The Stock Market Just Had Its Biggest Gain Since 2020. Enjoy It While It Lasts

Drop a ball off a balcony, and it will bounce. Drop the market off an all-time high and it eventually will, too. That doesn’t make it a buying opportunity.



We’ve been waiting a while for a week like this. The S&P 500 rose 6.2%, while the Dow Jones Industrial Average gained 5.5% and the Nasdaq Composite jumped 8.2%. It was the largest weekly gain for all three indexes since November 2020.

These days, bad situations not getting worse count as good news. The Federal Reserve raised interest rates by a quarter of a percentage point, but at least it wasn’t a half-point hike, and the Fed didn’t start winding down its balance sheet, either. Russia’s invasion of Ukraine slogged on, but the fact that the two adversaries were talking seemed to lift investor spirits. Even China recognized that the panic in Chinese stocks was getting out of hand.

With that, what had been bad became good—and the worse it was, the better. Alibaba Group Holding (ticker: BABA), Baidu (BIDU), and JD.com (JD) soared 25%, 25%, and 36%, respectively, this past week, after losing more than a quarter of their values this year through March 14. The ARK Innovation exchange-traded fund (ARKK) jumped 18% after dropping 44% to start off the year, as Tesla (TSLA), Teladoc Health (TDOC), and Roku (ROKU) experienced double-digit gains. Conversely, the Energy Select Sector SPDR (XLE), the only sector ETF to have a positive gain in 2022, dropped 3.9% and was the only one to finish the week lower.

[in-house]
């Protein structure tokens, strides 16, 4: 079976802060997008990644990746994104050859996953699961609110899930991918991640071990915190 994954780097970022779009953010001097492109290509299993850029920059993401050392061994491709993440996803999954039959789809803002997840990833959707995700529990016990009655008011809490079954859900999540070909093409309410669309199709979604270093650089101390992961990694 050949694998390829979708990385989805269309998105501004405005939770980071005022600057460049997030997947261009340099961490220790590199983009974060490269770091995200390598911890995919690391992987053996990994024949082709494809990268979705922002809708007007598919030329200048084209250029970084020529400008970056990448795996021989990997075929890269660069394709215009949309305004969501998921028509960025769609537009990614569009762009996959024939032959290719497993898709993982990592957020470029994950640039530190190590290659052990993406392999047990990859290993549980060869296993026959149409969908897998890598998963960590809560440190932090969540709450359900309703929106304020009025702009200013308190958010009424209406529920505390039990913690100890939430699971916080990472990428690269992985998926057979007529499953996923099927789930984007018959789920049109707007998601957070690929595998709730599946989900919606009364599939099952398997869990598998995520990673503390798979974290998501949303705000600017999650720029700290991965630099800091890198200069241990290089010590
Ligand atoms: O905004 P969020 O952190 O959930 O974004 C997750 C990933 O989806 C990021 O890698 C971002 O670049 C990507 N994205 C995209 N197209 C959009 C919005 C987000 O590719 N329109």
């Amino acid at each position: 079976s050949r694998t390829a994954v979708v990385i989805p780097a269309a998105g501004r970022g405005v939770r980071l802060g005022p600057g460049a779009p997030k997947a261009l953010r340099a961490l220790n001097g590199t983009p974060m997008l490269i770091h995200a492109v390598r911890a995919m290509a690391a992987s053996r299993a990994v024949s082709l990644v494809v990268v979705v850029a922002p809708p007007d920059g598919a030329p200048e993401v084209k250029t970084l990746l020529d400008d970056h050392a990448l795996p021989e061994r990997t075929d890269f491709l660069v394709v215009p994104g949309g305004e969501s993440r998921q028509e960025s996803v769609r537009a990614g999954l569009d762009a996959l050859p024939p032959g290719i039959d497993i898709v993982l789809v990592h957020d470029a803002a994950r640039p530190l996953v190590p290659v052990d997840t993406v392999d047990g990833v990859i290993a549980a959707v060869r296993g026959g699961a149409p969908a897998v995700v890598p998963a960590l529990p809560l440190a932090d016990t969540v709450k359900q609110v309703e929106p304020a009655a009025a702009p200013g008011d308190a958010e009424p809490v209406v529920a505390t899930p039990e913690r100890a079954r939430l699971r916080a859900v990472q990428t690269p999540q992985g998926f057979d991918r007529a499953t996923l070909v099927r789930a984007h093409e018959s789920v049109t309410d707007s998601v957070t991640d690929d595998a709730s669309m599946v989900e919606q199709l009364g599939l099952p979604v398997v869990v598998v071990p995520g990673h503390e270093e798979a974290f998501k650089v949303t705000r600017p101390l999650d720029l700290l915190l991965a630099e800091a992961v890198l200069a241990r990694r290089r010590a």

If you’re a trader, you have to love the setup. Just 6% of semiconductor stocks are trading above their 200-day moving average, a sign they’re about as “oversold as they come,” writes John Kolovos, chief technical strategist at Macro Risk Advisors, who likes the charts on Advanced Micro Devices (AMD), Nvidia ( NVDA), and Broadcom (AVGO), among others.

Nasdaq Composite

S&P 500

Dow industrials

Energy Select Sector SPDR ETF

History suggests a short-term bounce is in the offing. On Monday evening, just after the S&P 500 had dropped 0.7%, Stifel strategist Barry Bannister told investors to expect a “relief rally” by April 30, but one that would weaken again starting in May. He cited the fact that November through April is usually stronger than the prior May through October. That hasn’t been the case so far, which makes the market “ripe for a rally,” Bannister says.

Similarly, the folks at Bespoke Investment Group note that when the Nasdaq gains 2.5% for two days in a row, it’s gone on to gain a median 3.4% over the next month, more than three times the median 1% rise over all periods going back to 1996. Unfortunately, those gains peter out over three months, suggesting that investors need to be more cautious than traders. “[More] often than not, these kinds of rallies have occurred during bear markets,” Bespoke notes.

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Is this a bear market? Not yet. The S&P 500 is in a correction, defined as a drop of more than 10% but less than the 20% that defines a bear, and is down just 6.4% in 2022 after this week’s rally. BofA Securities Chief Investment Strategist Michael Hartnett calls this “the bear market ceasefire rally.” The bank’s financial stress indicator has had the fourth-largest spike of the past 20 years, but unlike prior episodes, the Fed has little leeway to act, given that inflation is just too hot, and rates are still far too low.

Can the Fed prop up the market? “Not this time,” Hartnett writes.

We’ll find that out soon enough.

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